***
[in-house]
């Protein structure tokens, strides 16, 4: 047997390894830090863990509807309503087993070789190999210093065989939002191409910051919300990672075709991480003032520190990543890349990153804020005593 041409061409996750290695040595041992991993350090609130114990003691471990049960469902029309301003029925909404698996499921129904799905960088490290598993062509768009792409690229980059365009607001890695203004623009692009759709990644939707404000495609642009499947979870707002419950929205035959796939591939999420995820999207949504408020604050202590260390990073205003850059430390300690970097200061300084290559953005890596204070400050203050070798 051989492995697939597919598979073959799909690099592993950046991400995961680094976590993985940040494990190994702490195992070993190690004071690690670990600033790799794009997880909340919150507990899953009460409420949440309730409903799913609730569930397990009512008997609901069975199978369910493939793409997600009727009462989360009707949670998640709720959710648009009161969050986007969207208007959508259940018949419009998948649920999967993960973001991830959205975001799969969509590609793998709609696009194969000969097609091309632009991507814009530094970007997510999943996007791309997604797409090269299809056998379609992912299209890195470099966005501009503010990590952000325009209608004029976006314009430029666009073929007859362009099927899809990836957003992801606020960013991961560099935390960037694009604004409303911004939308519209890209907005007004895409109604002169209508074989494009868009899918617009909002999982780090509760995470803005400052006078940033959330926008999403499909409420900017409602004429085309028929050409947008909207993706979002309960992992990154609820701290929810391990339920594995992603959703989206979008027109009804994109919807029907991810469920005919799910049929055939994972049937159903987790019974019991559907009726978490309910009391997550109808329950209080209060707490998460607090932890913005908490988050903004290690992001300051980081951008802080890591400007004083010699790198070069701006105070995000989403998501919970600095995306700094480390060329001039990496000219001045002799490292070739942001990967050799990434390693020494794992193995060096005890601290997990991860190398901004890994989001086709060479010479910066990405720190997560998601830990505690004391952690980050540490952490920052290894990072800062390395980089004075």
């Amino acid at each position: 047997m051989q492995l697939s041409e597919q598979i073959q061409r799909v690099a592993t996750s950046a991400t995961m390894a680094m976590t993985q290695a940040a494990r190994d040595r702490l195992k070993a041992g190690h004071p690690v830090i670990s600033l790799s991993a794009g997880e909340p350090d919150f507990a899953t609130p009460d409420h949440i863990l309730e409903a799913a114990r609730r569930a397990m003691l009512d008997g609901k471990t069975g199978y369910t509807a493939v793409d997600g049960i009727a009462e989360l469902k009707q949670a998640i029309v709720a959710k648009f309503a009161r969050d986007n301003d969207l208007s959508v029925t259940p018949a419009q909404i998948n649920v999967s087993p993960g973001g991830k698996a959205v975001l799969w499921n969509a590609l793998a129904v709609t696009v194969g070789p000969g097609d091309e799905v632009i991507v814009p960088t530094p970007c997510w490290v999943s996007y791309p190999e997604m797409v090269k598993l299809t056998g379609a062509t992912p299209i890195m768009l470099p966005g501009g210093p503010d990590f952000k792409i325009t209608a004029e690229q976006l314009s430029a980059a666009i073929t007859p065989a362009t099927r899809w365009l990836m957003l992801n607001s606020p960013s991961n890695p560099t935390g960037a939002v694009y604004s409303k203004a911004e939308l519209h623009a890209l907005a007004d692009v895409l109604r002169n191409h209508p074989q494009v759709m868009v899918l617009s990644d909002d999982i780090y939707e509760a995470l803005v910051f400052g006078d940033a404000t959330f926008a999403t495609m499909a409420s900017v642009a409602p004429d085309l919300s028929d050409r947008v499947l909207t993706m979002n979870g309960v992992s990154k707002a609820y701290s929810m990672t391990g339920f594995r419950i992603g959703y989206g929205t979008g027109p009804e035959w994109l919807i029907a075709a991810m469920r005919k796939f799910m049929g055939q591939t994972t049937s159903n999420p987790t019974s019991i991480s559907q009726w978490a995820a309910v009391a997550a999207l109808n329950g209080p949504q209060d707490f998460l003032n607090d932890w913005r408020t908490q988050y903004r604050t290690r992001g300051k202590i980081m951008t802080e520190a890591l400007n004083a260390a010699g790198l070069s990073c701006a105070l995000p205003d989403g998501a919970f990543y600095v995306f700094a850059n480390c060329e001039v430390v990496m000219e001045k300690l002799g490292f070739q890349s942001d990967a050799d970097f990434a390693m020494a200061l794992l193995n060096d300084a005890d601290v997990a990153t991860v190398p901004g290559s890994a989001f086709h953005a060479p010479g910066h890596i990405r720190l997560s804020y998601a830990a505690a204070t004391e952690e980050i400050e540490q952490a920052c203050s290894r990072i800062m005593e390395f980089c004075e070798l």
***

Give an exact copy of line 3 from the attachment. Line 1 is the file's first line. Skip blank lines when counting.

């Amino acid at each position: 047997m051989q492995l697939s041409e597919q598979i073959q061409r799909v690099a592993t996750s950046a991400t995961m390894a680094m976590t993985q290695a940040a494990r190994d040595r702490l195992k070993a041992g190690h004071p690690v830090i670990s600033l790799s991993a794009g997880e909340p350090d919150f507990a899953t609130p009460d409420h949440i863990l309730e409903a799913a114990r609730r569930a397990m003691l009512d008997g609901k471990t069975g199978y369910t509807a493939v793409d997600g049960i009727a009462e989360l469902k009707q949670a998640i029309v709720a959710k648009f309503a009161r969050d986007n301003d969207l208007s959508v029925t259940p018949a419009q909404i998948n649920v999967s087993p993960g973001g991830k698996a959205v975001l799969w499921n969509a590609l793998a129904v709609t696009v194969g070789p000969g097609d091309e799905v632009i991507v814009p960088t530094p970007c997510w490290v999943s996007y791309p190999e997604m797409v090269k598993l299809t056998g379609a062509t992912p299209i890195m768009l470099p966005g501009g210093p503010d990590f952000k792409i325009t209608a004029e690229q976006l314009s430029a980059a666009i073929t007859p065989a362009t099927r899809w365009l990836m957003l992801n607001s606020p960013s991961n890695p560099t935390g960037a939002v694009y604004s409303k203004a911004e939308l519209h623009a890209l907005a007004d692009v895409l109604r002169n191409h209508p074989q494009v759709m868009v899918l617009s990644d909002d999982i780090y939707e509760a995470l803005v910051f400052g006078d940033a404000t959330f926008a999403t495609m499909a409420s900017v642009a409602p004429d085309l919300s028929d050409r947008v499947l909207t993706m979002n979870g309960v992992s990154k707002a609820y701290s929810m990672t391990g339920f594995r419950i992603g959703y989206g929205t979008g027109p009804e035959w994109l919807i029907a075709a991810m469920r005919k796939f799910m049929g055939q591939t994972t049937s159903n999420p987790t019974s019991i991480s559907q009726w978490a995820a309910v009391a997550a999207l109808n329950g209080p949504q209060d707490f998460l003032n607090d932890w913005r408020t908490q988050y903004r604050t290690r992001g300051k202590i980081m951008t802080e520190a890591l400007n004083a260390a010699g790198l070069s990073c701006a105070l995000p205003d989403g998501a919970f990543y600095v995306f700094a850059n480390c060329e001039v430390v990496m000219e001045k300690l002799g490292f070739q890349s942001d990967a050799d970097f990434a390693m020494a200061l794992l193995n060096d300084a005890d601290v997990a990153t991860v190398p901004g290559s890994a989001f086709h953005a060479p010479g910066h890596i990405r720190l997560s804020y998601a830990a505690a204070t004391e952690e980050i400050e540490q952490a920052c203050s290894r990072i800062m005593e390395f980089c004075e070798l």